Our article in the August 2004 issue of The Metropolitan Corporate Counsel discussed the Federal Circuit's internal debate as to whether section 112 of the Patent Act contains a separate written description requirement. We concluded by noting that it remains to be seen whether the Federal Circuit will address the issue en banc . The court has now determined that it will not, at least at this time, resolve the issue as an en banc court. University of Rochester v. G.D. Searle & Co., Inc ., F.3d __, No. 03-1304 (Fed. Cir. July 2, 2004).
Given the history of the debate, it was not at all surprising that the University of Rochester sought review by the full court after the Federal Circuit, in a decision authored by Judge Lourie and joined by Judges Bryson and Dyk, affirmed the district court's determination that its patent was invalid for failure to satisfy the written description requirement. As discussed in our earlier article, the panel concluded in response to arguments made by the University that the statute indeed contains a stand-alone written description requirement. On July 2, 2004, the court denied the University's petition for review by the full court, with seven judges voting in favour of denial of en banc review (Chief Judge Mayer and Judges Michel, Lourie, Clevenger, Schall, Dyk and Prost), and five judges dissenting (Judges Newman, Rader, Bryson, Gajarsa and Linn).
Judge Lourie concurred in the denial on the ground that "[the court's] precedent is clear and consistent and necessitates no revision of written description law." Building on his many earlier opinions in this area, Judge Lourie explained: "The requirement to describe one's invention is basic to the patent law, and every patent draftsman knows that he or she must describe a client's invention independently of the need to enable one skilled in the relevant art to make and use the invention. The specification then must also describe how to make and use the invention (i.e., enable it), but that is a different task."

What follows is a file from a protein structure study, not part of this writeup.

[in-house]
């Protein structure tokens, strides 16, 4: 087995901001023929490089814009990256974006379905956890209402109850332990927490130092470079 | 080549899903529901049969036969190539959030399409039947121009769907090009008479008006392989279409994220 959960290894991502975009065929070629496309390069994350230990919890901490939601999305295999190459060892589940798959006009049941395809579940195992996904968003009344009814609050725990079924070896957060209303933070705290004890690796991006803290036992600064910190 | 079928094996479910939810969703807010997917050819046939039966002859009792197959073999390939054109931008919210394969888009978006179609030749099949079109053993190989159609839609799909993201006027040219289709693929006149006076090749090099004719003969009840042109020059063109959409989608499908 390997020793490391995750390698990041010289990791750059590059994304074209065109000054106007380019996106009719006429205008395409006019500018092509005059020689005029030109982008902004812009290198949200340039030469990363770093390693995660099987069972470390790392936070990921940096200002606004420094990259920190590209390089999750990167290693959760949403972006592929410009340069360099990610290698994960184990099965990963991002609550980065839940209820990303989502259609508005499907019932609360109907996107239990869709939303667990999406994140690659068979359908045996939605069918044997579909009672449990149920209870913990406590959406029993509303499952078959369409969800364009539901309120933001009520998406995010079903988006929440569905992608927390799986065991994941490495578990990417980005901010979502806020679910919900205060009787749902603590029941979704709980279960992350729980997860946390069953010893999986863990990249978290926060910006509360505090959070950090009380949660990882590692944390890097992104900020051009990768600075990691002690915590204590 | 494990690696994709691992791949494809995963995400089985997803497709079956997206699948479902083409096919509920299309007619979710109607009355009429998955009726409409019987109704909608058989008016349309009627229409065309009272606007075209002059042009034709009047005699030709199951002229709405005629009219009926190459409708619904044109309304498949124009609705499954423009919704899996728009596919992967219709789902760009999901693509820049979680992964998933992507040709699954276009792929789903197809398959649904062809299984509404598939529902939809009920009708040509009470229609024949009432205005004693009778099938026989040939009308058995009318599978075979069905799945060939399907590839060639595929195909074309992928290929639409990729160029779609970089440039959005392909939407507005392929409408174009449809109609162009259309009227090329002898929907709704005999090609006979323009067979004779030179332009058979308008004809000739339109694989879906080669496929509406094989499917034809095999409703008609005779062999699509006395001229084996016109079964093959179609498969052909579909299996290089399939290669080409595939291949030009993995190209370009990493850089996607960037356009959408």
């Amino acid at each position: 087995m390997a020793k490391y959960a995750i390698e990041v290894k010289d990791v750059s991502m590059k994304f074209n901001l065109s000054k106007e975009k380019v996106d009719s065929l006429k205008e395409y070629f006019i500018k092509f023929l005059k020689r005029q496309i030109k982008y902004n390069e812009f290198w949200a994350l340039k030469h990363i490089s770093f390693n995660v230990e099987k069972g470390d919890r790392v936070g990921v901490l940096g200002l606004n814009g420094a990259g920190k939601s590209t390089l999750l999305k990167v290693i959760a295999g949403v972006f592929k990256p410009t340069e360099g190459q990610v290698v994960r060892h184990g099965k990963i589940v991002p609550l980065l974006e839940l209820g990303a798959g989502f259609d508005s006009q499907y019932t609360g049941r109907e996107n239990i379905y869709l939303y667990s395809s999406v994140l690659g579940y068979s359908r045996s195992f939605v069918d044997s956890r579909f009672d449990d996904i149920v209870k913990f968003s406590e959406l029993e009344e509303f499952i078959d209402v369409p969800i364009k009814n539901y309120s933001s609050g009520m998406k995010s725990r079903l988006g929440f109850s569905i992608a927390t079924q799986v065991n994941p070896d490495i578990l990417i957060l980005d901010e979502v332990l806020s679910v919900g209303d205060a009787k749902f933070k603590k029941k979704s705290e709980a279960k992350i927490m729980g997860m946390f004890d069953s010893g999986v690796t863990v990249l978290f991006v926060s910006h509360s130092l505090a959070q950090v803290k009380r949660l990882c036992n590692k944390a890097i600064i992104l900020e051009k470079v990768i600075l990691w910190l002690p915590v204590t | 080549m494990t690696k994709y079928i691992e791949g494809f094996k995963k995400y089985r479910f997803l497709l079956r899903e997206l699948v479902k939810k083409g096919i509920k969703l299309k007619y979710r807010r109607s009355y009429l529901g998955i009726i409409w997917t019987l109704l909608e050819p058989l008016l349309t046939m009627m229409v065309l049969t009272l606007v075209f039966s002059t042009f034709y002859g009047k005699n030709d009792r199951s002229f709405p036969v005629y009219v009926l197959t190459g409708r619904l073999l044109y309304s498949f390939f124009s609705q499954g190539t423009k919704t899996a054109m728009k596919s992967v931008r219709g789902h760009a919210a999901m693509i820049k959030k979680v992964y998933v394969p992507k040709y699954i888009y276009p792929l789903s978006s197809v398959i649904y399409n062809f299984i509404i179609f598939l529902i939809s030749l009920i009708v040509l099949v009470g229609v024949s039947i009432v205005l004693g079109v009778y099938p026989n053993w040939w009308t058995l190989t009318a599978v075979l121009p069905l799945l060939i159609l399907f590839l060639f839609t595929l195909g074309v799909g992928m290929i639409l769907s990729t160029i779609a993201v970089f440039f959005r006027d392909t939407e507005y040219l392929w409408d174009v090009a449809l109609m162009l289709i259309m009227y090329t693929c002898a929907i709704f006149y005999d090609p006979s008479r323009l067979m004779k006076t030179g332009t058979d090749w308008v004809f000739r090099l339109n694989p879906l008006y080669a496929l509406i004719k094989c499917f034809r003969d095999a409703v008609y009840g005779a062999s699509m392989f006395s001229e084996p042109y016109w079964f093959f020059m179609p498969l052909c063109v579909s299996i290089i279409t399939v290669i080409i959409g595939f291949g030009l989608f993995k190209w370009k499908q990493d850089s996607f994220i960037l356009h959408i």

In dissenting, Judge Rader, joined by Judges Gajarsa and Linn (who also filed his own dissent), reiterated many of the points made in his earlier dissents, but with an emphasis on the need for clarification on this issue, focusing on the importance of the issues to the biotechnology, chemical, and software industries.
Judge Newman also dissented, but on the ground that the court should avoid "continuing debate in panel opinions applying divergent law," urging that the Federal Circuit should "resolve the matter as a court and again speak with one voice." She nevertheless made clear that she "fully share[s] Judge Lourie's understanding of the law": "it is simply incorrect to say that there is not now and never has been a 'written description' requirement in the patent law."
Along with Judge Lourie, Judge Dyk concurred in the denial of en banc review, emphasizing his agreement with Judge Lourie's views on the doctrine. His concurrence noted, however, that the court might at some future date appropriately address the proper standards for application of the written description requirement, but noting that "this is neither the right time, nor the right case, in which to consider those difficult questions."
It thus appears that at least for now the Federal Circuit will continue down the long and winding road in its search for clarity on the written description requirement.
Published September 1, 2004.